Investment Analysis

Out of Gas

Many factors drive fueling station owners to default.

Gas prices increased 20 percent during the first half of 2012. Lower oil prices decreased the pump price earlier this summer, but in late July, prices started climbing once again.

Paradoxically, one of the businesses most negatively impacted by higher gas prices is the gas station. When consumers pay more at the pump, they might think that gas station owners are flush with profit. Yet many unexpected variables can affect the profit margins of gas stations.

Coming off the recession, lenders are faced with an increased number of defaulted or distressed loans on gas stations. Commercial real estate and other professionals who encounter these troubled assets should understand how various factors, including current ownership trends and valuation practices, affect the profitability of gas stations.

Profit Points

A common misperception is that the major oil companies own and operate the majority of American gas stations. In fact, of the more than 100,000 U.S. fueling stations, less than 1 percent is owned by the oil companies. The vast majority belong to independent operators who are subject to the whims of an extremely volatile marketplace and are in no position to share in the record profits enjoyed by their suppliers.

Most gas station owners find that higher prices mean less profit for them. As gas prices rise, owners must purchase increasingly expensive fuel, and, depending on their fuel supply contracts, they are often forced to sell it at a loss in order to stay competitive.

Unlike other types of income-producing commercial real estate, gas stations are valued using the gross profit multiplier, which is the sale price of a going concern (or value of a proven property operation) divided by gross profit. A going-concern value takes more into account than the value of the real estate; it also includes the intangible enhancement that an operating business enterprise provides, according to Stephen J. Morse, president of Retail Petroleum Consultants.

Why are so many independently owned gas stations suffering now more than ever? The answer is complex. First, there are macroeconomic factors at work. Global politics impacts fuel prices and operators have no control over the actions taken by OPEC and foreign countries. In the U.S., higher unemployment rates mean less disposable income in consumers’ pockets, which leads to decreasing levels of fuel consumption.

Microeconomic trends also come into play. There may be an increase in competition from new gas stations opening nearby. Surrounding businesses may have laid off workers, decreasing the potential customer base. Infrastructure changes, such as commercial development or road work, may have diverted traffic away from the gas station.

In addition, a higher sales tax or new mandatory government regulations may have added expenses for which the station owner is unprepared. Such requirements can be costly, and operators may not have the financial resources to meet them.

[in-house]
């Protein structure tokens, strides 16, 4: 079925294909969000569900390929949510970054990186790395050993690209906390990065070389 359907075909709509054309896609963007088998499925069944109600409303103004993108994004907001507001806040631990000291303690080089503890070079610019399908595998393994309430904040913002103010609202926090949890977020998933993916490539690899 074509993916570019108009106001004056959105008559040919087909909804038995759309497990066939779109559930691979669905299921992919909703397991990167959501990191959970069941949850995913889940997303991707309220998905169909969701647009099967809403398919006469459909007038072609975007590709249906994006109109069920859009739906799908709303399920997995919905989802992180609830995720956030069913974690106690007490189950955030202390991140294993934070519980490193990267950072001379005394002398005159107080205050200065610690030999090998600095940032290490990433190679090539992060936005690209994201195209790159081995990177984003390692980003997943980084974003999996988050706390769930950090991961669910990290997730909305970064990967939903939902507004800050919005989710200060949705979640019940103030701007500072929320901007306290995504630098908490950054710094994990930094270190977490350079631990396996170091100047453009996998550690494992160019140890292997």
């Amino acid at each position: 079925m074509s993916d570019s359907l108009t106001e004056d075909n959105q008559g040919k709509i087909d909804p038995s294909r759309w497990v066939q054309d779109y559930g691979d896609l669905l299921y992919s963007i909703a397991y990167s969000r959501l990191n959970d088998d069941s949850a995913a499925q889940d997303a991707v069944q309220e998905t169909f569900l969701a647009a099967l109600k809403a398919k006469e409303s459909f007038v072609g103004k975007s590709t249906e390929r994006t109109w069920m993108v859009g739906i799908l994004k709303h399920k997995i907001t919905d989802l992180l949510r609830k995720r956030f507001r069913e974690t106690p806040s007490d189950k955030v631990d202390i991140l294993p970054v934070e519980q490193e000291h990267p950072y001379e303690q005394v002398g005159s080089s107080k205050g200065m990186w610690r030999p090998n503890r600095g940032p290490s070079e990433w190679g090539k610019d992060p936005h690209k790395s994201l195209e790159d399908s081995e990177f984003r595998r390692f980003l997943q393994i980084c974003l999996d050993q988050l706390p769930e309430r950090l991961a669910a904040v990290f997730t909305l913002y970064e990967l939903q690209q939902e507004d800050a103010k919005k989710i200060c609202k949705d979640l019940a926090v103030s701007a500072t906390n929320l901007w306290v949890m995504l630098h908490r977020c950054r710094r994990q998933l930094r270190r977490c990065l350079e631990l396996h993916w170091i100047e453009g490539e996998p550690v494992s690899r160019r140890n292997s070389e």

Pump Pain

While all these variables are contributing factors, higher gas prices remain the No. 1 factor in the downfall of many gas stations. As gas prices climb and consumers are forced to spend more on fuel, they are less likely to make other purchases. Convenience store products sold at most gas stations provide the highest profit margin of all goods sold. Fewer c-store purchases, due to a decrease in income and fewer visits to gas stations, negatively impact operators’ bottom line.

When gas prices soar, consumers are also more likely to comparison shop, using the Internet to find stations with the least expensive fuel. They may opt to drive less, or even invest in more fuel-efficient vehicles, resulting in less gas sold. Credit cards are also a more popular payment method and credit card fees can cut into a station’s gross profit margin significantly.

Default Options

All of these factors have lead to gas station owners defaulting on their loans, leaving lenders with few avenues for financial recourse.

One option for a lender dealing with a defaulted gas station loan is to sell the note to a third party, often at a tremendous discount. This is a quick fix for getting a bad loan off the books, but it may not be the best solution for every lender.

Another option is to foreclose on the property, seize it, and operate it as a bank-owned asset. This solution works best for properties that are already in good working condition and are not in need of costly improvements. Lenders who choose to operate the gas station themselves must keep in mind that they will become the owner, with all of the attendant risks and liabilities of operating a business.

If the lender has concerns, another option is to appoint a receiver, which will shield the lender from ownership liability. The receiver is then responsible for protecting and preserving the property, troubleshooting as necessary, and often marketing and selling the property in receivership.

Finally, the lender may choose to modify or extend the existing loan, deciding on new terms with the interests of both borrower and lender in mind.

As America continues its uneven path to recovery, troubled gas stations are a commercial real estate trend that cannot and should not be ignored.

Stephen J. Donell, CCIM, CPM, ARM, is a state and federal court-appointed receiver and president of FedReceiver in Los Angeles. Contact him at steve.donell@fedreceiver.com.

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